Engineered DNA sequence has shown potential to realize self-assembling DNA nanostructures with custom geometries that can direct assembly of molecules and nanoparticles, and even program motion. Further, with advances in nanotechnology, DNA has shown promising attributes that can enable it to be used to template inorganic particles, such as DNA-stabilized silver clusters that comprise of just ~10-30 atoms. So far, the aforementioned silver clusters are the most studied DNA-stabilized metal cluster as they exhibit narrow-band fluorescence colors spanning visible to near-infrared wavelengths. Consequently, they have an intriguing potential as fluorescence reporters for a wide range of nanoscale events. Unfortunately, their applications are inhibited by the unsolved puzzle of the cluster “genome”: How does DNA sequence determine silver cluster color?
Materials informatics is emerging as an efficient route to realizing desired material properties through data-driven prediction of synthesis parameters. Therefore, it is imperative that machine learning and bioinformatics be employed hand-in-hand to subdue the challenges enlisted and also uncover how DNA sequence selects for DNA-stabilized silver clusters.
Recently, a team of researchers including Dr. Stacy M. Copp from the Center for Integrated Nanotechnologies, Los Alamos National Laboratory, in collaboration with Alexander Gorovits ( PhD candidate), Sruthi Gudibandi and Dr. Petko Bogdanov at the University at Albany – SUNY and Dr. Steven M. Swasey and Professor Elisabeth Gwinn at University of California Santa Barbara carried out an investigation on the genomic role of DNA sequence for fluorescent silver clusters using a data-driven approach. Specifically, they sought to engineer DNA templates so as to control the morphology, and thereby the fluorescence color, of clusters of just about 10-20 silver atoms. Their work is currently published in the research journal, ACS Nano.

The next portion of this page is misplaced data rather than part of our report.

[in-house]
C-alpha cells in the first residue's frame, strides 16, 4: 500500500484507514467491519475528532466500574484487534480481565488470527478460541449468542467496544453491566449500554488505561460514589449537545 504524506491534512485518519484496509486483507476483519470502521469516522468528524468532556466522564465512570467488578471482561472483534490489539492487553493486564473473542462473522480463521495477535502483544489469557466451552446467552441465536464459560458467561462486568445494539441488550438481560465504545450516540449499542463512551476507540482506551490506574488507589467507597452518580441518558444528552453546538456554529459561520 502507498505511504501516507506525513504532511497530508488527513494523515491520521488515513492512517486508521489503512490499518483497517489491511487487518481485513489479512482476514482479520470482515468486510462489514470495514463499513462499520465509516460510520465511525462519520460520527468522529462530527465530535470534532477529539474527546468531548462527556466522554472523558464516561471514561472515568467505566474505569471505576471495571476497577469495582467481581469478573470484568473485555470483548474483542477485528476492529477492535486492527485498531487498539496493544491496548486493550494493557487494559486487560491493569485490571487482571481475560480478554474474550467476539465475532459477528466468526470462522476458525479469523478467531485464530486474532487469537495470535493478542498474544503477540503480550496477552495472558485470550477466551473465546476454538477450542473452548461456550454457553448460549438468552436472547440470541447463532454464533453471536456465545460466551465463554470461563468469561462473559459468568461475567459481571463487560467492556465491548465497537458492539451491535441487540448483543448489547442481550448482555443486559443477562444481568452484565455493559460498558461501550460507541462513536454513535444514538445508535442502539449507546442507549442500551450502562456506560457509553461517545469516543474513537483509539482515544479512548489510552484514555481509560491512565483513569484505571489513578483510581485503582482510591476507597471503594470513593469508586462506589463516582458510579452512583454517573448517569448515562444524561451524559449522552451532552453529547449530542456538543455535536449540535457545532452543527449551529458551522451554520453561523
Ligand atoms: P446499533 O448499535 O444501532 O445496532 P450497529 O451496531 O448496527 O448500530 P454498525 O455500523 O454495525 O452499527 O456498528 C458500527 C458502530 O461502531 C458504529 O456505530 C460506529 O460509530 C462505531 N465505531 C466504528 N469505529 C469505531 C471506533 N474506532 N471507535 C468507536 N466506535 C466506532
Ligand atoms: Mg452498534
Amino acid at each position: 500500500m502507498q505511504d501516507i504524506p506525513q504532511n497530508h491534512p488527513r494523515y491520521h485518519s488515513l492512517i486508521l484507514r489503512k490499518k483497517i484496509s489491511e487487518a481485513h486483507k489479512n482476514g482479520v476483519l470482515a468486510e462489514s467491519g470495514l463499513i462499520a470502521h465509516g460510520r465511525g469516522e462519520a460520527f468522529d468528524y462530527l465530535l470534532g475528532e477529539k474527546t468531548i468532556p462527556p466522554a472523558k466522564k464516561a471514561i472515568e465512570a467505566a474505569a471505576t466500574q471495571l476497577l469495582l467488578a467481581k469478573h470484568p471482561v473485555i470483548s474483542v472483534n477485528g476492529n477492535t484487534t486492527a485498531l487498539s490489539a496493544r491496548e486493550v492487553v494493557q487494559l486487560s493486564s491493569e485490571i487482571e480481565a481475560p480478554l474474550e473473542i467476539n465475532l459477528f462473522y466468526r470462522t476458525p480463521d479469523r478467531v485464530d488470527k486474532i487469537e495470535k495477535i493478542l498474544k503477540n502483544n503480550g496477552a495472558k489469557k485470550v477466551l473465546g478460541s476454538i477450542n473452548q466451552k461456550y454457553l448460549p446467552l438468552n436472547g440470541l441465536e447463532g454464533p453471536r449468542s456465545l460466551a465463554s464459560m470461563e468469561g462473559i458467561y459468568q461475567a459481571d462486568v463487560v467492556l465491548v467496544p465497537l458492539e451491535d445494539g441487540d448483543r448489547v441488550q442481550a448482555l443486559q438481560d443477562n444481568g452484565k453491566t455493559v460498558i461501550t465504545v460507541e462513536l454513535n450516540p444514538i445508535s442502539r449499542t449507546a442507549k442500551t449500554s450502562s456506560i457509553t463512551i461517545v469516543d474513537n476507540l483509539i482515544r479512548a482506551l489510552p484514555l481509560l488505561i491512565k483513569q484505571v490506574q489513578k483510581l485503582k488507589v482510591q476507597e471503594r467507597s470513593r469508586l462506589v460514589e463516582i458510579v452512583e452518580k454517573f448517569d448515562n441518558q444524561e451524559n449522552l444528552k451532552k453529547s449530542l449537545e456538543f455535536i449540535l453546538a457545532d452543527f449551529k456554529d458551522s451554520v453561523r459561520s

In brief, their research work entailed the application of high-throughput experimental methods to generate a large training data set that associated many DNA sequences with the fluorescence spectra of the silver clusters they stabilized. Further, they utilized a pattern recognition algorithm to extract DNA base subsequences termed ‘motifs’ that were correlated to specific fluorescence wavelength bands and employed in a machine learning classifier. Lastly, the researchers used the trained classifier to select new templates for the DNA-stabilized silver clusters in specific color bands, and also verify the templates experimentally.
The authors observed that the technique they employed first discovered the DNA base motifs that were most discriminative of color, using a combination of motif mining and feature selection. Moreover, the set of trained pairwise classifiers identified new candidate sequences built from the discovered motifs that fell within a selected color class. Furthermore, they realized that their technique improved selectivity of longer wavelength DNA-stabilized silver clusters, at the boundary of the visible and near-infrared spectrum.
In summary, Copp and colleagues successfully developed a data-driven technique to design DNA templates that select silver clusters of certain sizes, and therefore fluorescence colors, by learning from a large experimental training data set. In general, their technique demonstrated successful design of DNA templates that discriminated for cluster size differences of just a few silver atoms, as well as exploring why the discovered base motifs were selective of color. Altogether, their work portrayed the power of combining new advances in high-throughput experiments with data informatics to achieve molecular design of materials systems.
“We believe that these results have implications not just for DNA-templated metal clusters but also for other soft matter systems characterized by extremely large parameter spaces, where techniques such as machine learning are beginning to transform the way we study such systems.” Said Stacy Copp to Advances in Engineering.
Stacy M. Copp, Alexander Gorovits, Steven M. Swasey, Sruthi Gudibandi, Petko Bogdanov, Elisabeth G. Gwinn. Fluorescence Color by Data-Driven Design of Genomic Silver Clusters. ACS Nano 2018, volume 12, page 8240−8247.Go To ACS Nano